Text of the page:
The number of endangered Cook Inlet beluga whales is up a bit from last year, but not enough to indicate a turn-around in the population’s slow decline.
That’s according to the National Oceanic and Atmospheric Administration’s Alaska Fisheries Science Center, which announced Thursday that the 2012 whale population is 312 animals, up from 284 in 2011. During the past ten years, the number of belugas has ranged from 278 whales to a high of 366.
In the 1970s, the population was an estimated 1,300.
NOAA scientists say more research is needed, but a 2011 review and assessment describes a number of sub-lethal stresses on Cook Inlet belugas. Those include pollution, diminished habitat, and changing water temperatures.
The agency is developing a recovery plan for the Cook Inlet beluga whale, which in 2008 was listed as endangered under the Endangered Species Act.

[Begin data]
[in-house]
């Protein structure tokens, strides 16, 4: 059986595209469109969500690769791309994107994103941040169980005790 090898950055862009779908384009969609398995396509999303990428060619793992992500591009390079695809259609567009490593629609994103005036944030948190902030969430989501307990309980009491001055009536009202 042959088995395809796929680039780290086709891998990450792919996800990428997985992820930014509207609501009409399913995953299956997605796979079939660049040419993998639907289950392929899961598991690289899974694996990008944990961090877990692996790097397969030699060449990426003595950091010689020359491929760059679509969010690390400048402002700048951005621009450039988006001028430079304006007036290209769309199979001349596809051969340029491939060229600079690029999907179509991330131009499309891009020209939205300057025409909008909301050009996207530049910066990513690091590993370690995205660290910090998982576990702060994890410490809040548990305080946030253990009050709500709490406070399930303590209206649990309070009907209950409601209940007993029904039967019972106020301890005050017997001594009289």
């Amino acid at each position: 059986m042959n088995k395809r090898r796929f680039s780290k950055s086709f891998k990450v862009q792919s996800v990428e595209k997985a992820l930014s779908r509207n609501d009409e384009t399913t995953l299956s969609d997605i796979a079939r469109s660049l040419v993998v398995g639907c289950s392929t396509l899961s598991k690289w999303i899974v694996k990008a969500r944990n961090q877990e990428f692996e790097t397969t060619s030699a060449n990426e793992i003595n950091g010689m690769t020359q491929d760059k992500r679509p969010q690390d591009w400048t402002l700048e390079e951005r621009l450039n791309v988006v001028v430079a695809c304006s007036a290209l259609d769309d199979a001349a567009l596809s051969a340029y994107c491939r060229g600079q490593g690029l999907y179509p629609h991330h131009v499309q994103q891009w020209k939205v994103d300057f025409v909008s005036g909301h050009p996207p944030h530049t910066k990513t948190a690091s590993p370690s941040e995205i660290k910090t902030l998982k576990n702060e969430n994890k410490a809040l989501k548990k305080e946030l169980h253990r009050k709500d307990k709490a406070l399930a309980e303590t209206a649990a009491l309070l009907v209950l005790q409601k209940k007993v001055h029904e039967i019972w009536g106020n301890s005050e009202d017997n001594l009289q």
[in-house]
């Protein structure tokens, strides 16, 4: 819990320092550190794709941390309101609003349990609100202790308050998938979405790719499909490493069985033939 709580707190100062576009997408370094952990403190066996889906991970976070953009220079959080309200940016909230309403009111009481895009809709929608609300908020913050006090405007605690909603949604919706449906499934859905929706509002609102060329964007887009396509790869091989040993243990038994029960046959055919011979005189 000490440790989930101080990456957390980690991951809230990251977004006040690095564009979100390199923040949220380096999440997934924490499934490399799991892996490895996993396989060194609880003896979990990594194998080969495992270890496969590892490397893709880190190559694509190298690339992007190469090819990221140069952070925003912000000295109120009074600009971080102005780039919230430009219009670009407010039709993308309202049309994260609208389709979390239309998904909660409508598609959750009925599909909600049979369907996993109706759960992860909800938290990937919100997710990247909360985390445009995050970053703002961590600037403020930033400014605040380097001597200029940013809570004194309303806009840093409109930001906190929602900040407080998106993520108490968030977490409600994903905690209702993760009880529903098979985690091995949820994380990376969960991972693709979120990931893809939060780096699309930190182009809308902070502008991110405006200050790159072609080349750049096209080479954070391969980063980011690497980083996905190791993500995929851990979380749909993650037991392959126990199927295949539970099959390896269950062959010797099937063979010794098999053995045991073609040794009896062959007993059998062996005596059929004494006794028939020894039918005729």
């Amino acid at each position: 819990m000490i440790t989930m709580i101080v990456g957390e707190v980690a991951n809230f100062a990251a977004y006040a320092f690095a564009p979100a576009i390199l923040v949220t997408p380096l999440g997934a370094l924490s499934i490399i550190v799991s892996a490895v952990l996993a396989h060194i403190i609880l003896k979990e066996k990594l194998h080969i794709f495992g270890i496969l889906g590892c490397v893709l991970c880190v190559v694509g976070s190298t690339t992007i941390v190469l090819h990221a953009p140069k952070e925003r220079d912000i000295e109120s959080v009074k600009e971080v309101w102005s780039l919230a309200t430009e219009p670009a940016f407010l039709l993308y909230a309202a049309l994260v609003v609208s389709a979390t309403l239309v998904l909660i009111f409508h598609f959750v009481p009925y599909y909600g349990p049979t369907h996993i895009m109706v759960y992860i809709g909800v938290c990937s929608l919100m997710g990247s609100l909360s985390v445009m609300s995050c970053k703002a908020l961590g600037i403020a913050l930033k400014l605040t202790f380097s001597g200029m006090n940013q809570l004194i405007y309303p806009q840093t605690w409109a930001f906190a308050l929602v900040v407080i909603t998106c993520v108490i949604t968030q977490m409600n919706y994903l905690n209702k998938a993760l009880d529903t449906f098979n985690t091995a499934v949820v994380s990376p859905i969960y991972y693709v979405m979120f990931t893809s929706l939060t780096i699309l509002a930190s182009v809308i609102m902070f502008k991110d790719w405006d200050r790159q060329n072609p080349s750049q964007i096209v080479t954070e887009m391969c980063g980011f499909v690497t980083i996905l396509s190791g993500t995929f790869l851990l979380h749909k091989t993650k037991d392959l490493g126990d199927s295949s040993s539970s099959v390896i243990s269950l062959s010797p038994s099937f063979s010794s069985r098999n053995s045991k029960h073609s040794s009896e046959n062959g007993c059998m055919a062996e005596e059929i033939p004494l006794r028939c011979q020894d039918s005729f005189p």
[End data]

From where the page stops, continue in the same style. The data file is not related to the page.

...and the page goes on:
- Diverse commercial markets for the snake-like creature have opened up over the past few years but catching them can be tricky.
- The Alaska Measures of Progress test has been met with disappointment by some school district superintendents, lawmakers, and even the state’s Department of Education.
- For a little over 20 years, Kasilof helped supply one of the most haute couture trends of the fashionably elite.
- The man arrested after a deadly attack and standoff at a Planned Parenthood clinic in Colorado Springs Friday is Robert Lewis Dear, 57, officials confirm.